Chapter 13 Bankruptcy
Chapter 13 is known as a reorganization plan because it requires you to pay off some of your past-due and current debts over a period of 3 to 5 years. One of the more attractive aspects of Chapter 13 is that it allows you to keep valuable property, such as your home or car, which would otherwise be at risk for being lost in a Chapter 7 bankruptcy. Some considerations for filing Chapter 13 are:
You own your home and are at risk of losing your home because of money problems and as a result, you are behind on your mortgage payments.
You are behind on debt payments, but can catch up if given some time to pay your creditors;
You have valuable property that is not exempt, e.g., investment property, expensive cars (with little or no debt), etc.
Would like to strip the second lien on your house that is completely underwater. (For instance, you have two loans on your residence. The first lien balance exceeds the value of your home. The second is considered completely unsecure. This scenario would allow you to ask the Chapter 13 bankruptcy court to “strip” the second lien.)
As Ms. Garrett’s former client’s already know, Ms. Garrett does not recommend a debtor file bankruptcy Chapter 7 or Chapter 13 until the debtor has made an informed decision—taking into account both the pros AND cons. It cannot be over-emphasize how important it is for a debtor to make this preliminary determination. (Many an upset debtor has called Ms. Garrett AFTER they have filed bankruptcy only to inform Ms. Garrett that filing bankruptcy did not solve their financial problems. Please, don’t be one of these types of debtors!) Below are some recommendations to help assist you with making an informed decision.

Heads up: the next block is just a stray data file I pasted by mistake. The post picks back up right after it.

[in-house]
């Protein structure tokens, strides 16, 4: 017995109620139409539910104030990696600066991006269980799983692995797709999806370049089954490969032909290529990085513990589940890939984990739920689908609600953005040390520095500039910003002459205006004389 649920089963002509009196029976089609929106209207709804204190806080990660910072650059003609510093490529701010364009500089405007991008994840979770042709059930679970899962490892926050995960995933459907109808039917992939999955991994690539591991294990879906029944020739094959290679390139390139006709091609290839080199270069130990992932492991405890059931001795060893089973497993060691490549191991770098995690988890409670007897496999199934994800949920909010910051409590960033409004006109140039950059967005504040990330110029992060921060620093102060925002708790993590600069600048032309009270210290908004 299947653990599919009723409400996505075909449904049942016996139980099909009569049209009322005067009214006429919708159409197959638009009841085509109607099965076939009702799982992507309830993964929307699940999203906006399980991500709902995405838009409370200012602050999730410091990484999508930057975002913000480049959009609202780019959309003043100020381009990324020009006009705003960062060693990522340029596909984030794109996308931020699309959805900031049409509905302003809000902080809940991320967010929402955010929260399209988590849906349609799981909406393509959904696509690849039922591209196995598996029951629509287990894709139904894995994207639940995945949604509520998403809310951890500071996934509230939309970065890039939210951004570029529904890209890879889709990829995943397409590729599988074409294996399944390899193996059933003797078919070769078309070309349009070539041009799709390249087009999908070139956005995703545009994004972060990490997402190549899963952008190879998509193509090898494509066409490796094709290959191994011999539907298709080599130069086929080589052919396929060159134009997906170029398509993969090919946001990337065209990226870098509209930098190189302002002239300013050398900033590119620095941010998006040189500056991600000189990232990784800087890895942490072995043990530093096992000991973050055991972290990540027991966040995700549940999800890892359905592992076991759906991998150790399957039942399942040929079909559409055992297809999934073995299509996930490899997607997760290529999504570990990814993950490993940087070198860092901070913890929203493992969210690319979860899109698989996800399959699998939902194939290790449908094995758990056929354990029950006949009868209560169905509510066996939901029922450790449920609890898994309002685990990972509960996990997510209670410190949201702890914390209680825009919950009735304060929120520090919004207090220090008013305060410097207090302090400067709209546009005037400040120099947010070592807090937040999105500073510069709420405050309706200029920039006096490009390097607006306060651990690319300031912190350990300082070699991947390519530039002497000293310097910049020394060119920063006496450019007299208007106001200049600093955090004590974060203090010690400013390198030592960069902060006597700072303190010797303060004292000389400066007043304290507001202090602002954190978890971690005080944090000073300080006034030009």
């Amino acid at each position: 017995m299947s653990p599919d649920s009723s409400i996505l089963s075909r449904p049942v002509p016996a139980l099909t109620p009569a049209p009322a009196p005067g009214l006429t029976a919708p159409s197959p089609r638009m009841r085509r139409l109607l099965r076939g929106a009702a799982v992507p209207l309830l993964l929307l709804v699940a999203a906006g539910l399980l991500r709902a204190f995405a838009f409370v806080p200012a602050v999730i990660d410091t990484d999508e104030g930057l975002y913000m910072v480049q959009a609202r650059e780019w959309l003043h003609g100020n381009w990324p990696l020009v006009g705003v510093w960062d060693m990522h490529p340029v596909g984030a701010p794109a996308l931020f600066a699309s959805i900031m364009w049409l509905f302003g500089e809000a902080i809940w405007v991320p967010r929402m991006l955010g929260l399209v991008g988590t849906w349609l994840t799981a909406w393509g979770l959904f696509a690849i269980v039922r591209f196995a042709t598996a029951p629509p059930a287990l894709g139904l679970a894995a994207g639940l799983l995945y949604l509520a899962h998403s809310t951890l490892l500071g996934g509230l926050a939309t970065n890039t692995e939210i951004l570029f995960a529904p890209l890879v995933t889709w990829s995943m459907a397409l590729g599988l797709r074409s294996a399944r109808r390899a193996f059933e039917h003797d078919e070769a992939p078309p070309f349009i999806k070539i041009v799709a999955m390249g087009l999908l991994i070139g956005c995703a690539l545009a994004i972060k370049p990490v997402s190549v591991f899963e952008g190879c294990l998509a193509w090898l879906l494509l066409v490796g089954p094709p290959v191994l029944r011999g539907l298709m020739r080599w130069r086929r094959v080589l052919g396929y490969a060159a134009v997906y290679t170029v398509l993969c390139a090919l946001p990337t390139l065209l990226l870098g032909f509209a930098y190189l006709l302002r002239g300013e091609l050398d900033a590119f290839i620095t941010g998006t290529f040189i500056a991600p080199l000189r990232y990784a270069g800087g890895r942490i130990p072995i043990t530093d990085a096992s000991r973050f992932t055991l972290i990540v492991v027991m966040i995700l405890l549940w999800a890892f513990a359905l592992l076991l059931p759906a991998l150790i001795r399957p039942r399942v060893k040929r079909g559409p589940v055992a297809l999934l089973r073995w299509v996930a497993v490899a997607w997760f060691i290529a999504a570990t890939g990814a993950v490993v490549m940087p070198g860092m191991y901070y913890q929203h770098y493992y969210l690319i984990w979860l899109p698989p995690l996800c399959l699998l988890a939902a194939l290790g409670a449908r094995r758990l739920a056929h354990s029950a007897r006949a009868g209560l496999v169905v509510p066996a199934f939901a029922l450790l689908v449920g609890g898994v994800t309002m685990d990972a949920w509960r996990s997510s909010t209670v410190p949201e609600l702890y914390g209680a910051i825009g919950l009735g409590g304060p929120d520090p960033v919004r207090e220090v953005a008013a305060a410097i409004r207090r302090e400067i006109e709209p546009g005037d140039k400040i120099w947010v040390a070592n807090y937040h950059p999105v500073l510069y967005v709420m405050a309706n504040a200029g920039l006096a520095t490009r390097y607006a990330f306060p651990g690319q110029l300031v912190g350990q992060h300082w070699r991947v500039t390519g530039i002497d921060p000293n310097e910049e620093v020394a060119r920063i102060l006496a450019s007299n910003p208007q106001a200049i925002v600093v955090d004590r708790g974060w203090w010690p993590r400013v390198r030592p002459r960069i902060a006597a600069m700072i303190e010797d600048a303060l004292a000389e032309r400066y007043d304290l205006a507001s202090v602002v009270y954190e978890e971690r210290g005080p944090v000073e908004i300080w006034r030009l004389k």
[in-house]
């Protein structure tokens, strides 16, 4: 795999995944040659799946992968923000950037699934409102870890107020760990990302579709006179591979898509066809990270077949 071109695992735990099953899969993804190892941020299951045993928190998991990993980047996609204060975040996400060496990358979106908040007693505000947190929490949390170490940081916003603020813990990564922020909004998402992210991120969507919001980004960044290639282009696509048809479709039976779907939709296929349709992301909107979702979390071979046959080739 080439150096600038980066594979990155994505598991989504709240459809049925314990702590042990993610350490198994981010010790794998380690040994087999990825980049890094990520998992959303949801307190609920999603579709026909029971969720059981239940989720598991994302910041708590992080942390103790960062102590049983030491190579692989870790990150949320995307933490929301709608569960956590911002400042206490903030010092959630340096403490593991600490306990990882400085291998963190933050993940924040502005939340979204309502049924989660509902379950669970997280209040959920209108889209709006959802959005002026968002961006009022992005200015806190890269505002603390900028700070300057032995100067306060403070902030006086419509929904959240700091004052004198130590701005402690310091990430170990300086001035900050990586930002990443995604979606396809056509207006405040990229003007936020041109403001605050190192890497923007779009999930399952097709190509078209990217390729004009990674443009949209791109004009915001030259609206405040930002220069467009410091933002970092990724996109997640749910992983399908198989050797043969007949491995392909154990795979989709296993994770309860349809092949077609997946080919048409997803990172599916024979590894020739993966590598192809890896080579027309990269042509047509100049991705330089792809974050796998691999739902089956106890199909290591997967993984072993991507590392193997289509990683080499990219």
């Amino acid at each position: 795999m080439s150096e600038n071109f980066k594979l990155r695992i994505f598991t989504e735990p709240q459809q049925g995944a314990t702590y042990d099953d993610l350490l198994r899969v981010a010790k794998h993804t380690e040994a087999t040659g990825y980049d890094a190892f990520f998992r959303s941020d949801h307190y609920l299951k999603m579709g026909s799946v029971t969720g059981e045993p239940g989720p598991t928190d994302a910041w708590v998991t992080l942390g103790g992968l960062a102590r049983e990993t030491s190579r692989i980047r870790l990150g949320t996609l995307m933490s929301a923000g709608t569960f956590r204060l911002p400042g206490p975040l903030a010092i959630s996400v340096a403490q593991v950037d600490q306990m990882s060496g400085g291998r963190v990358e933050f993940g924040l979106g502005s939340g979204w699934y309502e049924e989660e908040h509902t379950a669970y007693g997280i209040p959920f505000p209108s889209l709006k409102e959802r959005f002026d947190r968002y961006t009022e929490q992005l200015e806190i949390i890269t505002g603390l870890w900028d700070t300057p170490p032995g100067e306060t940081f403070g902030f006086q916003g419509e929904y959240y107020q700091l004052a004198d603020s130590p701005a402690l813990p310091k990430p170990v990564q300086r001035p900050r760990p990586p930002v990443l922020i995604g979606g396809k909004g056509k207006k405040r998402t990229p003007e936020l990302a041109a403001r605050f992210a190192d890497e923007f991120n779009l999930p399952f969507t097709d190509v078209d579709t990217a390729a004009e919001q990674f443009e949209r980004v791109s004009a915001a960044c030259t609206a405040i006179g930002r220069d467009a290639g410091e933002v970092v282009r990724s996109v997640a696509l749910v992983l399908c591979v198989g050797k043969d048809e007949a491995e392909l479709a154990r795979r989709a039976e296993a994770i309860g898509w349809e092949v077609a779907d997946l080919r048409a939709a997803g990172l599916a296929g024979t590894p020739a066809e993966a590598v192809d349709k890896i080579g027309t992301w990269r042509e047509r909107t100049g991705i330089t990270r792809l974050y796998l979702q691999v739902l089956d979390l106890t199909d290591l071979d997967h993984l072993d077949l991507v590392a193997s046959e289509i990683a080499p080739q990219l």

Contact Us for a 20-minute free consultation or to set up a paid 2-hour consultation.
Contact an attorney in your area at the National Association of Consumer Bankruptcy Attorneys
Purchase a book on the subject. Here are some good books designed for the consumer: